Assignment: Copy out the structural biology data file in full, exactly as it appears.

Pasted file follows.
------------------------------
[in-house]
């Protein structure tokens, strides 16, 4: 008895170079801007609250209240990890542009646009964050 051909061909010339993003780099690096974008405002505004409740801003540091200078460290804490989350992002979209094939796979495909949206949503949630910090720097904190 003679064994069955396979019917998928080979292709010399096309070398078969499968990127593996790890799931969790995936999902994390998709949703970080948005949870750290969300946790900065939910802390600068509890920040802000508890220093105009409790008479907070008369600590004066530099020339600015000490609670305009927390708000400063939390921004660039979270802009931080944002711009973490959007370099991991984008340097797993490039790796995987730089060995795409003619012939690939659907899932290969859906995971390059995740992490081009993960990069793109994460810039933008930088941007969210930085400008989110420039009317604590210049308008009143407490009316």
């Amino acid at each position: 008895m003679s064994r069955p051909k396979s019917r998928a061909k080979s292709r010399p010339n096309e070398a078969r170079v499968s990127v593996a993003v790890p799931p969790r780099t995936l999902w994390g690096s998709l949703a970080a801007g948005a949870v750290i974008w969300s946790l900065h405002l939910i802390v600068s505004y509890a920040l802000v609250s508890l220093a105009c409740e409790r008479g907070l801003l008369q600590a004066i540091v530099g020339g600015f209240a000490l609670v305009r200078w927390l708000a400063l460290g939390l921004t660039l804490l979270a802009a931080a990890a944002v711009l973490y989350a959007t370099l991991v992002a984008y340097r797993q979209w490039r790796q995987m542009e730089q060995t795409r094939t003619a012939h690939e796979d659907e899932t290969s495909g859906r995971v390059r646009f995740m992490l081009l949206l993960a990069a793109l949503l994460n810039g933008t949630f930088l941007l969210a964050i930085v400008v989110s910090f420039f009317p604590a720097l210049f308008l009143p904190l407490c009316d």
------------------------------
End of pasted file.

[in-house]
């Protein structure tokens, strides 16, 4: 008895170079801007609250209240990890542009646009964050 051909061909010339993003780099690096974008405002505004409740801003540091200078460290804490989350992002979209094939796979495909949206949503949630910090720097904190 003679064994069955396979019917998928080979292709010399096309070398078969499968990127593996790890799931969790995936999902994390998709949703970080948005949870750290969300946790900065939910802390600068509890920040802000508890220093105009409790008479907070008369600590004066530099020339600015000490609670305009927390708000400063939390921004660039979270802009931080944002711009973490959007370099991991984008340097797993490039790796995987730089060995795409003619012939690939659907899932290969859906995971390059995740992490081009993960990069793109994460810039933008930088941007969210930085400008989110420039009317604590210049308008009143407490009316």
């Amino acid at each position: 008895m003679s064994r069955p051909k396979s019917r998928a061909k080979s292709r010399p010339n096309e070398a078969r170079v499968s990127v593996a993003v790890p799931p969790r780099t995936l999902w994390g690096s998709l949703a970080a801007g948005a949870v750290i974008w969300s946790l900065h405002l939910i802390v600068s505004y509890a920040l802000v609250s508890l220093a105009c409740e409790r008479g907070l801003l008369q600590a004066i540091v530099g020339g600015f209240a000490l609670v305009r200078w927390l708000a400063l460290g939390l921004t660039l804490l979270a802009a931080a990890a944002v711009l973490y989350a959007t370099l991991v992002a984008y340097r797993q979209w490039r790796q995987m542009e730089q060995t795409r094939t003619a012939h690939e796979d659907e899932t290969s495909g859906r995971v390059r646009f995740m992490l081009l949206l993960a990069a793109l949503l994460n810039g933008t949630f930088l941007l969210a964050i930085v400008v989110s910090f420039f009317p604590a720097l210049f308008l009143p904190l407490c009316d």